If You Lived Here, You’d Be Home Now by Claire LaZebnik
Rickie is 25 and living with her parents, taking one college class at a time and taking care of her son, Noah, who is in the first grade. She’s in a relationship of convenience (as in they hook up when he’s in town) with the brother of her sister’s husband. She doesn’t really have any friends at her son’s elementary school and she doesn’t really want to. Her life is at a bit of a stand-still and her relationship with her mom has brought her back to adolescent behavior. Things begin to change for Rickie when her sister signs them up for the hospitality committee of the PTA and when Noah complains about the new gym teacher. The hospitality committee and confronting Noah’s gym teacher, Andrew, force Rickie to become more involved in the school, opening her up to new possibilities in terms of friendship, motherhood, and even romance.
This is very much chick lit in the sense that it involves an adult woman coming into her own and finding romance, but Rickie’s life changes much more subtly than many others in the genre. She’s still a difficult person, always wanting to do the opposite of what she’s told and being prickly and sarcastic. But she begins to let people in and starts realizing that she has a lot more control than she thinks in interacting with other people, her mother and Noah especially. She starts out the story being very protective of Noah, but it goes a bit too far. She underestimates him time and again and tends to shut him down from even trying new things, particularly when it comes to sports. Andrew takes a special interest in Noah and tries to encourage his athletic abilities, which seems to open up Rickie’s eyes for the first time that Noah wants to try sports, enjoys them, and they help boost his confidence, in spite of his not being very athletically-inclined. At the same time, Rickie and Andrew are getting to know one another and the romance that develops between them is sweet. Andrew is a genuinely nice guy and his mentoring of Noah was quite endearing. This was a romance with a single mom where it felt right for the two characters to get together– they both were invested in Noah. I also enjoyed Rickie’s developments in her relationship with her mom. The two are always at odds, but they come to realize that that is what moms are for– someone you can be your worst with who will still love you. I also thought that some of the side characters, like Rickie’s sister and her friends at the elementary school, were entertaining and interesting additions to Rickie’s life.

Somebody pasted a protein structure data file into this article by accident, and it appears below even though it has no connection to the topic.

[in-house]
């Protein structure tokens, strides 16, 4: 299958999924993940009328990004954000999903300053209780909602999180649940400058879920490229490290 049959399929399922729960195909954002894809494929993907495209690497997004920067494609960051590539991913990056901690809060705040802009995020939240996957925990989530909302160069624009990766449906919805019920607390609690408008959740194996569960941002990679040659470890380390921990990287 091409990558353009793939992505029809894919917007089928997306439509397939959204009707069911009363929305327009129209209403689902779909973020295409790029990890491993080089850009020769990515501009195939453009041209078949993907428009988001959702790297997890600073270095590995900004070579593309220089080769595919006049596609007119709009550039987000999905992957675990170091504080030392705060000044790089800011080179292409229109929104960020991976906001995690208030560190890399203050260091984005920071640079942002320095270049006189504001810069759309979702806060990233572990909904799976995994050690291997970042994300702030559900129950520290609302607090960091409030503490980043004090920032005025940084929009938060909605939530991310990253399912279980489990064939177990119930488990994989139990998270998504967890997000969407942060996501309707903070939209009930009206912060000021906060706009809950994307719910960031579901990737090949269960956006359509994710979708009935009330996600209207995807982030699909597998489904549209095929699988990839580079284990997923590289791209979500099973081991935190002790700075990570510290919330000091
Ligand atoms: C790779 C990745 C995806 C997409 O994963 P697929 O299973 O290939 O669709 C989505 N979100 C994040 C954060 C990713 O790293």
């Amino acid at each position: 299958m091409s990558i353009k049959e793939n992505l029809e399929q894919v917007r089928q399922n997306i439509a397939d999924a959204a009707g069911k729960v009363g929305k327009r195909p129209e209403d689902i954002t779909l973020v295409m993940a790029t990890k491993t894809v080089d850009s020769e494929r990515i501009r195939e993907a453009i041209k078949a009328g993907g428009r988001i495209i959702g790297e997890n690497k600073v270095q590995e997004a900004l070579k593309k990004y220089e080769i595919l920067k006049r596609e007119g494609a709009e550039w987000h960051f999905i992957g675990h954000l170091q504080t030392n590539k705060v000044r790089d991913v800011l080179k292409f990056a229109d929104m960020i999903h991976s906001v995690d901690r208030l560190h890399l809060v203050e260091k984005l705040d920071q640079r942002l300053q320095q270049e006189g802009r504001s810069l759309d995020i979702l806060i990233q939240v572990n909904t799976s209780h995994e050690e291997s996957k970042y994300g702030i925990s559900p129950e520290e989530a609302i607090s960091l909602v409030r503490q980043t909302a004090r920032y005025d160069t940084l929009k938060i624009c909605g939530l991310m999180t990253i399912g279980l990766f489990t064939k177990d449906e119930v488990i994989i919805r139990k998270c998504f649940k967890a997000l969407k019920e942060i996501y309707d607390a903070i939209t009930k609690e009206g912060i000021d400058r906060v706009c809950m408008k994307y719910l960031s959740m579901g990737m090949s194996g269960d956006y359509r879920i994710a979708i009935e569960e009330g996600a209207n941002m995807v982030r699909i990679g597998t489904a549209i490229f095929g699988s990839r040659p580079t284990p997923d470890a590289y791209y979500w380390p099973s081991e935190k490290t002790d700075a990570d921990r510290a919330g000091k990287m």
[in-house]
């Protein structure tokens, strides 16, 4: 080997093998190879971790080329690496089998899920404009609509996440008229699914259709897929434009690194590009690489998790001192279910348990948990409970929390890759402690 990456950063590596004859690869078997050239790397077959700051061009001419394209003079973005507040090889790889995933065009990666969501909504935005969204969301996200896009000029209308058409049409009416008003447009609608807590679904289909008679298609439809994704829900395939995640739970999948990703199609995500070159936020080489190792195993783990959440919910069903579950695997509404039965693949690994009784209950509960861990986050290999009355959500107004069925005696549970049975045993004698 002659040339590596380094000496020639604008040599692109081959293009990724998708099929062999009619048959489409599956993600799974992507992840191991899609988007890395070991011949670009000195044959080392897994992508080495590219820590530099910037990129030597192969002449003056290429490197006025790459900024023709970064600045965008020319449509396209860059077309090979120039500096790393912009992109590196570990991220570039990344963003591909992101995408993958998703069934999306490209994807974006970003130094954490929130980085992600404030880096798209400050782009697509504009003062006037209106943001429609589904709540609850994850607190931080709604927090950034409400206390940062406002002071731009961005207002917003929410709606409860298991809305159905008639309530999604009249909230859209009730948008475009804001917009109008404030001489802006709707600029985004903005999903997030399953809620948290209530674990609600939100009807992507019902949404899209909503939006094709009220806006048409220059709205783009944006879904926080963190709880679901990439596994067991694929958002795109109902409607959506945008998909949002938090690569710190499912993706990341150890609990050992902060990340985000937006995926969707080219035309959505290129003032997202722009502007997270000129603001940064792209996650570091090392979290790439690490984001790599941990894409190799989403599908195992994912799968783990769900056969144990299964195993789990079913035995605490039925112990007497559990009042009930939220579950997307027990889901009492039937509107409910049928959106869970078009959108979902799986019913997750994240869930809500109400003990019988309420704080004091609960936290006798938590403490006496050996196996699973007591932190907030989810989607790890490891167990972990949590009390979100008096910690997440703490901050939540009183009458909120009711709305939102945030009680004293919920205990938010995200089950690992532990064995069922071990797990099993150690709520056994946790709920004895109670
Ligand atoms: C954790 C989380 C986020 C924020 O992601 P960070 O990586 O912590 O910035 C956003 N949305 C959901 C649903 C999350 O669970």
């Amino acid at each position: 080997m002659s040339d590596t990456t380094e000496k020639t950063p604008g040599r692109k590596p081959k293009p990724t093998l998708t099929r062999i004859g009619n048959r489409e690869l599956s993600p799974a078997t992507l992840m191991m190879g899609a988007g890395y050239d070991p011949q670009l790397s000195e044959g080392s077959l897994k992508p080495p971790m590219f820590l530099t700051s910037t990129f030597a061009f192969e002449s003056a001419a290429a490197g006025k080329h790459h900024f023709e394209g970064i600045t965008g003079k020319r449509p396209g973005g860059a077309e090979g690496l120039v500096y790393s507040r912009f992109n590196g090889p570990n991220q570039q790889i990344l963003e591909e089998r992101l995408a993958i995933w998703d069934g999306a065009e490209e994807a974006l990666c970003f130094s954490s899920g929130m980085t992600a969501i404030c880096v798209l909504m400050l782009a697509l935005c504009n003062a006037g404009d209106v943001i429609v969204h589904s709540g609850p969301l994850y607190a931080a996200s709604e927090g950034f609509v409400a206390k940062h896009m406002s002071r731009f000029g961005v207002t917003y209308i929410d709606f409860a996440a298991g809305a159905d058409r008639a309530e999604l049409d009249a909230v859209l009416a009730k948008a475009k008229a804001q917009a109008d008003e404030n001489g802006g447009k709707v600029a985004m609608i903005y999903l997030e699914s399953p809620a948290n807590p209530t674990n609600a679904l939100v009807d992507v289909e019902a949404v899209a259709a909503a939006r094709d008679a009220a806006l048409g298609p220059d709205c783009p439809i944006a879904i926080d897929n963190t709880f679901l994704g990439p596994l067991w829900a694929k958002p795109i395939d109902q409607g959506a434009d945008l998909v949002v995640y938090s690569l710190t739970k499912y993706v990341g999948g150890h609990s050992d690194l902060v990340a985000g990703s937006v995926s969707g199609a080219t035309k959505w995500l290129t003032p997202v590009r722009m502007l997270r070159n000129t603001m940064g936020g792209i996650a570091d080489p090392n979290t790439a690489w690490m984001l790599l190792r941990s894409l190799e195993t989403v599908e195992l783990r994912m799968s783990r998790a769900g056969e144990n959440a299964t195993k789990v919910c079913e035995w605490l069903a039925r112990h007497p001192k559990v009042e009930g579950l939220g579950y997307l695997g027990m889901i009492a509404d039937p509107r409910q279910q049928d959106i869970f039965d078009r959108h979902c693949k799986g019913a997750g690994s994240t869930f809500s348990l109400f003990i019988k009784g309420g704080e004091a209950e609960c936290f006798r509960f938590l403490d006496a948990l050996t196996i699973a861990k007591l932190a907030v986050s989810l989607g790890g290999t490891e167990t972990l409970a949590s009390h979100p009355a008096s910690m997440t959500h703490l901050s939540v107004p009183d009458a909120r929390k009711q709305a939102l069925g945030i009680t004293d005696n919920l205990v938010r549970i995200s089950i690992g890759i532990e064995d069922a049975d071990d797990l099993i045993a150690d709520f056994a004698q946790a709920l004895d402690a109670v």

I kind of wish this book better addressed Rickie’s lack of direction in terms of career/education. She spends the whole book mooching off her parents and it doesn’t really seem like that was going to change soon. I’m not sure it would have fit into the scope of this book, but what can I say? I wanted to see her gain a little more momentum in terms of her future and supporting herself and Noah.
All in all, Rickie is not a particularly likeable character, but I nonetheless found myself rooting for her, Noah, and Andrew. This is the kind of chick lit I enjoy– smart character development, exploration of multiple relationships (family, friends, romance), and a sweet, easy romance. I expect I’ll return to it sometime down the line and maybe even read other books by this author.